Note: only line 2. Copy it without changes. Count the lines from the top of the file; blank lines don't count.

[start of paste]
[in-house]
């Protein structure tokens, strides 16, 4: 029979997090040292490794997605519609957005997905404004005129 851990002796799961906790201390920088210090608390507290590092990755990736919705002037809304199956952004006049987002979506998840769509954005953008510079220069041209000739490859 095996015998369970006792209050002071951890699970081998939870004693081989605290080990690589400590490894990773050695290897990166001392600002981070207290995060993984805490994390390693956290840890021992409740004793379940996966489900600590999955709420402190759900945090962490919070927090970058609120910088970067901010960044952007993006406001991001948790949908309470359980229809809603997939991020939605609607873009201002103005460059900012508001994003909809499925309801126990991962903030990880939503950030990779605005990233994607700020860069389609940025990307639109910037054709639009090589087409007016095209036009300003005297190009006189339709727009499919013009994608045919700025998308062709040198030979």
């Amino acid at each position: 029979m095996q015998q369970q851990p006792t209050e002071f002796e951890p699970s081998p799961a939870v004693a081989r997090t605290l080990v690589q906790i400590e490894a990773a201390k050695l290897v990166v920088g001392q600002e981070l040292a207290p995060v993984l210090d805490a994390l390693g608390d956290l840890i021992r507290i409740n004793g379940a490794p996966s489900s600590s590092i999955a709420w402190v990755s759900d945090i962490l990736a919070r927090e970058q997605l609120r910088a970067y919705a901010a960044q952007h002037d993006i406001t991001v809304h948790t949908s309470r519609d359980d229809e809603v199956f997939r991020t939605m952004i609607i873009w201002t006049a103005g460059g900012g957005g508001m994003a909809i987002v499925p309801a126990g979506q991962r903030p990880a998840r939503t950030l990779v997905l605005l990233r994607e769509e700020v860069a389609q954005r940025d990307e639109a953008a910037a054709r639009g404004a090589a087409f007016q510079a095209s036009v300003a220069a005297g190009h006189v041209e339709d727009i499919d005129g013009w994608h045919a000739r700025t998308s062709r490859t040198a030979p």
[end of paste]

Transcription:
């Protein structure tokens, strides 16, 4: 029979997090040292490794997605519609957005997905404004005129 851990002796799961906790201390920088210090608390507290590092990755990736919705002037809304199956952004006049987002979506998840769509954005953008510079220069041209000739490859 095996015998369970006792209050002071951890699970081998939870004693081989605290080990690589400590490894990773050695290897990166001392600002981070207290995060993984805490994390390693956290840890021992409740004793379940996966489900600590999955709420402190759900945090962490919070927090970058609120910088970067901010960044952007993006406001991001948790949908309470359980229809809603997939991020939605609607873009201002103005460059900012508001994003909809499925309801126990991962903030990880939503950030990779605005990233994607700020860069389609940025990307639109910037054709639009090589087409007016095209036009300003005297190009006189339709727009499919013009994608045919700025998308062709040198030979």